Mr. Tretiak was fast asleep in the first-class section of an Aeroflot flight from Moscow to Toronto, on his way to the prestigious international hockey championship in Quebec City, not knowing that one of his diehard fans was determined to talk to him.
“I felt someone shaking me on my shoulder and I woke up. There was this guy standing next to me. He looked like he had been drinking. Before I realized it, somebody else was pulling him away as he screamed, ‘Tretiak, Tretiak.’ And then they just took him away,”
continued… *a strange story, and obviously very upsetting, experience for Tretiak
from Tarik El-Bashir of the Washington Post,
Olie Kolzig, the Washington Capitals goaltender through some of the best and worst moments in the team’s history, confirmed yesterday what had been suspected for weeks: He has played his final game for the franchise that drafted him in 1989.
continued (reg. req.)
from the Philadelphia Inquirer,
Flyers defenseman Kimmo Timonen was diagnosed with a blood clot in his left ankle today. He will be out for the remainder of the playoffs.
The diagnosis was made at the Hospital of the University of Pennsylvania, Timonen said.
“I got hit with a shot in Game 4 against Montreal,” said Timonen, 33. “It’s been getting sorer and sorer every day. We thought we’d get it checked out because it didn’t get better and they found a blood clot.
added 8:35pm, Flyers GM Paul Holmgren answered some questions today from the media regarding Timonen…
added 9:12pm , Kimmo Timonen answers some questions and the answers are below.
from the Palm Beach Post,
Two promising and qualified candidates for the Panthers’ coaching job emerged this week when former Toronto coach and general manager Pat Quinn and current New York Rangers assistant coach Perry Pearn expressed interest in the job.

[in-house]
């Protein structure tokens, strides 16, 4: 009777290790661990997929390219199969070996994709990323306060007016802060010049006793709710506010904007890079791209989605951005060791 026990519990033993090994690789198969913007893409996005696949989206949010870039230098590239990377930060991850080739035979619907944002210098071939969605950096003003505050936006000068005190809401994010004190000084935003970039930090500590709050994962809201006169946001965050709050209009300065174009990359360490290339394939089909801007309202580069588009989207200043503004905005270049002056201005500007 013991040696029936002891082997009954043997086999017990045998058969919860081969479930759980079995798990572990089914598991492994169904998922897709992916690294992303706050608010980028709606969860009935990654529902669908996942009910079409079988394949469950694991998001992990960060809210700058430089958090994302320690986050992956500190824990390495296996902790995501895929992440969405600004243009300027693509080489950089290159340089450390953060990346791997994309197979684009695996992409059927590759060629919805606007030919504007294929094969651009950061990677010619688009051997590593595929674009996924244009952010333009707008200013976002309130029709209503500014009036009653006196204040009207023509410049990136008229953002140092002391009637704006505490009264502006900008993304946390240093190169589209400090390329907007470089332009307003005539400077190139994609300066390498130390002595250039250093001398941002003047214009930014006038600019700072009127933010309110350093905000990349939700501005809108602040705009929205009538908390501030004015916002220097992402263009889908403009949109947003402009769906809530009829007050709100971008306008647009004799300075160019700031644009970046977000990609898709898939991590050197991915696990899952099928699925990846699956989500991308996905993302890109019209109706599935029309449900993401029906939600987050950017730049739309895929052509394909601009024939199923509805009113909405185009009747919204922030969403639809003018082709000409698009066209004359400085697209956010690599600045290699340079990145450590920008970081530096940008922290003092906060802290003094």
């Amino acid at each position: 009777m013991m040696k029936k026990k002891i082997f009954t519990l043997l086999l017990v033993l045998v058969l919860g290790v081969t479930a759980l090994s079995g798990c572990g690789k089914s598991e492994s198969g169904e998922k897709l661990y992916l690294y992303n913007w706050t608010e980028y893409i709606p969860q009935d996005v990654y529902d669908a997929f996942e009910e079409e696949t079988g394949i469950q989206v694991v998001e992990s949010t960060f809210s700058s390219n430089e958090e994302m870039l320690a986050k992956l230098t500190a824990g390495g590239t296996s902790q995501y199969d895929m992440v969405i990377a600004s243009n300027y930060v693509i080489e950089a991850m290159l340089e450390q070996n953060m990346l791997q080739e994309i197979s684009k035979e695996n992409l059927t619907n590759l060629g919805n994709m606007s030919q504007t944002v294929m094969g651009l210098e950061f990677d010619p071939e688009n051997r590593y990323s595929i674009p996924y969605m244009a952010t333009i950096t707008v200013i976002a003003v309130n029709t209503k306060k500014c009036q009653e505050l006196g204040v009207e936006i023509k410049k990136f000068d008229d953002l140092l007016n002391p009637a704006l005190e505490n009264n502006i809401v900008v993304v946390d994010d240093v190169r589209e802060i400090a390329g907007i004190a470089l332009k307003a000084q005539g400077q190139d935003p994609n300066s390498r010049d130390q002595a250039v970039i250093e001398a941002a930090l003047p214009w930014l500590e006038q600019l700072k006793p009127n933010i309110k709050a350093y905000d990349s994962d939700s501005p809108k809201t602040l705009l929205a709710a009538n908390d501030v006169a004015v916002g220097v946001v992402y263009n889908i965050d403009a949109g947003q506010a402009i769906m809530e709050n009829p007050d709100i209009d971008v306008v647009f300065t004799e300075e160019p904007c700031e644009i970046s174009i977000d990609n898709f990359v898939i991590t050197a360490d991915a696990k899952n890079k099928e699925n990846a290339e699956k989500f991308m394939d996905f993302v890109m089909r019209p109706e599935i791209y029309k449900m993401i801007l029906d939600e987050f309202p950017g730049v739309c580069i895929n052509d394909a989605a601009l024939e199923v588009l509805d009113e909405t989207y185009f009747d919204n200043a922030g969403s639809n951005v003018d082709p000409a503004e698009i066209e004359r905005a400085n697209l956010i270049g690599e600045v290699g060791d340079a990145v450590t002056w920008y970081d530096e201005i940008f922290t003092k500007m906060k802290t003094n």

Quinn and Pearn both told The Palm Beach Post that they have enjoyed a close working relationship with Panthers GM Jacques Martin and would relish the challenge of ending the team’s eight-year playoff drought.
from Mark Whicker of the OC Register,
And if you live in New Orleans, San Antonio, Salt Lake City, Orlando or Cleveland, you are blissfully unaware of how unlucky you are.
You have the NBA and you never have had the NHL, and so you live under the impression that you’re seeing something urgent and dramatic.
You have no idea that the hockey playoffs are to the basketball playoffs what the William Tell Overture is to Chopsticks.
It’s not that the basketball games lack juice. It’s just that the hockey games overflow with it. Short of war or a home invasion, nothing seems more imperative.
About Kukla's Korner Hockey
Paul Kukla founded Kukla’s Korner in 2005 and the site has since become the must-read site on the ‘net for all the latest happenings around the NHL.
From breaking news to in-depth stories around the league, KK Hockey is updated with fresh stories all day long and will bring you the latest news as quickly as possible.